Bernie Sanders suspended his campaign but will remain on the ballot. Right thing to do? Scientist Bruce Pollard tells us why COVID-19 charts are defective.
America must be sad for the sequence of events that led to Bernie Sanders’ suspension of his campaign.
It is clear that Americans wanted his policies, not only Democrats but American’s in general. That said, Bernie’s refusal to simply release his troops to Biden is being met with consternation from many. Bernie is doing the right thing and we will discuss that.
Have you been concerned about the charts? In the second half of the show, Bruce Pollard will discuss why they are misleading.
- Analysis: He Got Tested For Coronavirus. Then Came The Flood Of Medical Bills.
- New polling out Wednesday backdropped by the continuing coronavirus outbreak shows that most of the country believes the U.S. political system works only for the wealthy and elite rather than for working people.
- Is it time to socialize our hospitals for the COVID-19 direction?
- Are we about to go into depression?
- The looting of America.
- Drug company forced to back down from monopoly on government-funded promising COVID-19 drugs.
Bernie, you remain our movement’s inspiration.
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Facing ‘Extinction-Level Event,’ Small Businesses Urge Congress to Replace Disastrous Loan Program With Direct Payroll Grants
“Without a substantial, immediate response that addresses the magnitude of this problem, our small business sector will be devastated.”
With millions of small businesses on the brink of collapse and struggling to obtain coronavirus relief after the Trump administration’s disastrous rollout of a $350 billion rescue fund, progressives are calling on Congress to authorize direct payroll grants to companies in need instead of dumping hundreds of billions more into a deeply flawed program.
The Paycheck Protection Program (PPP)—authorized by the massive coronavirus stimulus package President Donald Trump signed into law last month—had a chaotic launch last Friday amid mass confusion among small businesses and banks tasked with distributing relief loans backed by taxpayer money.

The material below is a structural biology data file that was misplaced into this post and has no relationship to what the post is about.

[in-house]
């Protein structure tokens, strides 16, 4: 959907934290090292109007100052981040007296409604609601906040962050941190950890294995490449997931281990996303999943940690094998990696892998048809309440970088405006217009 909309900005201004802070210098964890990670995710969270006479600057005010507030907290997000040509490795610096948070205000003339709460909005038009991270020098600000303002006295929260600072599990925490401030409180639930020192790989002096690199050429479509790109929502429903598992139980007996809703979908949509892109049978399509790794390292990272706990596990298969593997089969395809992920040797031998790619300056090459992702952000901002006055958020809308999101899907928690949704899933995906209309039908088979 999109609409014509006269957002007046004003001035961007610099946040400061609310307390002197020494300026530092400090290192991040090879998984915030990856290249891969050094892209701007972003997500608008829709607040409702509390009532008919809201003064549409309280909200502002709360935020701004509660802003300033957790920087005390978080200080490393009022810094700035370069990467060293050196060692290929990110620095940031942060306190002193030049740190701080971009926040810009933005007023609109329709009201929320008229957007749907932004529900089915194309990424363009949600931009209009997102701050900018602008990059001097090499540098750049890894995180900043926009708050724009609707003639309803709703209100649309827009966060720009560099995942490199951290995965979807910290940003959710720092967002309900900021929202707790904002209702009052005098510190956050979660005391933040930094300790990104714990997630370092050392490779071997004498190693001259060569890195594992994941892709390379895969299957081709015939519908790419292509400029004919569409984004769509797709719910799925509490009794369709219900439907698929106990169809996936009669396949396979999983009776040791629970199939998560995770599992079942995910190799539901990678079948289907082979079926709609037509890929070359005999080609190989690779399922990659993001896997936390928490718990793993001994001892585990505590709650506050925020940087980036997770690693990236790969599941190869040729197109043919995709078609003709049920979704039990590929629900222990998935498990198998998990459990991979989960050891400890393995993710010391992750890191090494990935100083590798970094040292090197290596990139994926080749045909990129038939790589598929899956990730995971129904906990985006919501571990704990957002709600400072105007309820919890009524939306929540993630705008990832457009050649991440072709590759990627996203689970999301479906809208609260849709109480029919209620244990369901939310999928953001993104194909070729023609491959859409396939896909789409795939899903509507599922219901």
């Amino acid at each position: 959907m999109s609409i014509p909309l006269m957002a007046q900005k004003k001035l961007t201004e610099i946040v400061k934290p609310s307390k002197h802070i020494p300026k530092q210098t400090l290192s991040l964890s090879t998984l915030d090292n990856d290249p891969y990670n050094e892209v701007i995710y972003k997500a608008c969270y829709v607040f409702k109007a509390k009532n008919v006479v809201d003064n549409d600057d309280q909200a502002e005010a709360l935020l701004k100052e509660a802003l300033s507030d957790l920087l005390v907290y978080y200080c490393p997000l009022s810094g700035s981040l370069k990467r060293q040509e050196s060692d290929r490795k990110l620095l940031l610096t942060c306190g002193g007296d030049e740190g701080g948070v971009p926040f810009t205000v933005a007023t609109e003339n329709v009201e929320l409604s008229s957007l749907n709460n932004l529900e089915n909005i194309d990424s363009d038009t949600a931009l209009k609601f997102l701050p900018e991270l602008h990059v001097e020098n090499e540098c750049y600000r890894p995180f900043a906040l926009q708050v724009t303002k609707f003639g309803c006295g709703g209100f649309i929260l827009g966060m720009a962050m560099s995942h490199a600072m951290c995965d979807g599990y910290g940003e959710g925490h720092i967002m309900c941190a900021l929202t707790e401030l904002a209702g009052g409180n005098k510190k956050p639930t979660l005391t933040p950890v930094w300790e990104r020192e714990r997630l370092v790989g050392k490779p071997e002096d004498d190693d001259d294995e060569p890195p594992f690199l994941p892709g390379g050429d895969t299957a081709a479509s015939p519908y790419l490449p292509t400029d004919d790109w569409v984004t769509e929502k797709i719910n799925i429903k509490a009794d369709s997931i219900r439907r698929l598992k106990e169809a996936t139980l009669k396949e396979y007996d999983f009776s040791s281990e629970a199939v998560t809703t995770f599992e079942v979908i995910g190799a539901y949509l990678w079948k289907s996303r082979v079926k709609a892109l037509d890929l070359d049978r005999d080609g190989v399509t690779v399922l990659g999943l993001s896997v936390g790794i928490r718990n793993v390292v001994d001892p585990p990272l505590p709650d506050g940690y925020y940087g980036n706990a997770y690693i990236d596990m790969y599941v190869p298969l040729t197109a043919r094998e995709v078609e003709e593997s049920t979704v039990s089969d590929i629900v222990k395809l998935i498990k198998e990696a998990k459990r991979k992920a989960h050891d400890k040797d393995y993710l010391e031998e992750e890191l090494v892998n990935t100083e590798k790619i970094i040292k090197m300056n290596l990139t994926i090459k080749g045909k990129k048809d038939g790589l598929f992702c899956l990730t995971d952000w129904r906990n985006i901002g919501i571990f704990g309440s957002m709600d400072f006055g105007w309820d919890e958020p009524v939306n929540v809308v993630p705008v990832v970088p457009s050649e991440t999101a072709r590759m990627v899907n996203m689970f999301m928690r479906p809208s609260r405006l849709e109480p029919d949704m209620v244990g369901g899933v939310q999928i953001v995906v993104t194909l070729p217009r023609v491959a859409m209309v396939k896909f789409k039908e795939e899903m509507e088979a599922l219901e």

Amanda Ballantyne, executive director of Main Street Alliance (MSA), a progressive coalition that includes 30,000 small-business owners, told the Washington Post on Tuesday that the program’s rollout was a “train wreck” that will not be remedied by simply pouring more money into its coffers.
On Twitter, MSA said the loan program “suffers from design flaws—money should be distributed by the Treasury Department, perhaps in partnership with local or state governments, instead of banks.”
“Small business should be given #GrantsNotLoans,” the group tweeted.
MSA is calling on Congress to pass legislation that includes “direct federal subsidies to employers impacted by COVID-19 to cover payroll, health insurance premiums, and rent” as well as “5-10 year no interest loans with streamlined application process to cover other fixed expenses.”
“Focusing on direct payroll and healthcare subsidies for small employers is an approach that will mitigate potentially severe impacts for employers and workers,” MSA said on its website. “This is an extinction-level event for small businesses in the U.S. Without a substantial, immediate response that addresses the magnitude of this problem, our small business sector will be devastated.”